Race, class, and interculturality: Insights from qualitative longitudinal research

Year: 2018

Author: Mahoney, Caroline

Type of paper: Abstract refereed

In this paper I explore how the analytic affordances of a longitudinal approach contribute to our understanding of processes of interculturality. While qualitative longitudinal research has contributed significantly to knowledge of young people’s subjectivities and life trajectories, its potential for enhancing studies of interculturality remains underutilised. In this paper, I consider interculturality to mean ways of thinking about and interacting with other people in respectful and equitable ways, while also being aware of one’s own cultural background and positionality as well as the power relations inherent within all encounters.
The paper draws on interviews with Kylie (a pseudonym), conducted annually for three years between the ages of 13 and 15, as part of a larger study of young women and interculturality. While she does not come from a particularly wealthy family, Kylie attends an elite girls’ school in a well-established, affluent suburb of Melbourne. Drawing from conceptual debates encompassing globalisation, social advantage, family histories, and everyday racism, I demonstrate how intersections of privilege, class histories, mobility and gender shape Kylie’s constructions of difference and otherness.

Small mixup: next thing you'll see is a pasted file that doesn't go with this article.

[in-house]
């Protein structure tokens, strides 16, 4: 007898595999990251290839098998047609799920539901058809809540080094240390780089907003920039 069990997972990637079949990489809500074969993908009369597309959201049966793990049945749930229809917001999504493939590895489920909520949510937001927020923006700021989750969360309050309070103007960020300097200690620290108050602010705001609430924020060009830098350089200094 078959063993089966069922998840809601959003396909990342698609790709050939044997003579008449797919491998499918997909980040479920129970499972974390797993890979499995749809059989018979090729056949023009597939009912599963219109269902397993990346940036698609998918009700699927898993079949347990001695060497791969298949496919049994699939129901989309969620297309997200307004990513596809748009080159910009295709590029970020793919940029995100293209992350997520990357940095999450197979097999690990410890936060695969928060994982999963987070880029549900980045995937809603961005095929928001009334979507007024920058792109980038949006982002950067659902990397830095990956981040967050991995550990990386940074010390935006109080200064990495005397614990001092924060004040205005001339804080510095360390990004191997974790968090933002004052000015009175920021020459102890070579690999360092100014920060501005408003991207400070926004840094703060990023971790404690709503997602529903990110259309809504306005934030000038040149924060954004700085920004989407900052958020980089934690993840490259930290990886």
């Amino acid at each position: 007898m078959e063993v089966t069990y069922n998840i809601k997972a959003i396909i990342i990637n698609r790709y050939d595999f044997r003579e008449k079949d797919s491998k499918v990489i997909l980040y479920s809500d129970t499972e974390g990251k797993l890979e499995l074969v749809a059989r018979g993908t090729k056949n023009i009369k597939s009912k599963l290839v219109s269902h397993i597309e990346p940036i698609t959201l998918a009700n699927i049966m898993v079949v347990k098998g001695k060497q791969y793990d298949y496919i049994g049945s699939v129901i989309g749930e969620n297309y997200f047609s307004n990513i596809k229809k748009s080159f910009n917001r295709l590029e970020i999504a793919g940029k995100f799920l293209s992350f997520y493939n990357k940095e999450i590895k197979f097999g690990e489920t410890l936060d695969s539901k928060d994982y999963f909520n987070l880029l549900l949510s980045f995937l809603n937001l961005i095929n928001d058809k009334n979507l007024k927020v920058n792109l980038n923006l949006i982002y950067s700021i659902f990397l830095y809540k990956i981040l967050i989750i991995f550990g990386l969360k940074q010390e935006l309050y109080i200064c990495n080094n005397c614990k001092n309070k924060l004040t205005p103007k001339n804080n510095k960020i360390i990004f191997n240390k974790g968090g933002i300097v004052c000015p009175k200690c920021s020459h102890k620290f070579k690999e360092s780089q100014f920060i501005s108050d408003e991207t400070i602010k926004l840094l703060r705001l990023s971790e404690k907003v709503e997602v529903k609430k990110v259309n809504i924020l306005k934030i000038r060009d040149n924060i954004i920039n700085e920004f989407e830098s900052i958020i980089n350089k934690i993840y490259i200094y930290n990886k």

My argument traverses Kylie’s experiences of diversity in her local environment, migration and travel histories to show the effects of constructs of difference, feelings of cultural superiority and the problematic nature of charity towards others deemed to be ‘less fortunate’. The paper foregrounds and demonstrates the analytic purchase of a longitudinal approach and attention to temporal processes and discusses how different histories and experiences come together over time to shape Kylie’s thinking about diversity and others.
This paper contributes to knowledge of how forms of interculturality are constructed, contested, engaged with and shaped over time. It shows the need for and value of understanding interculturality not as an abstracted ideal but as a lived, daily practice.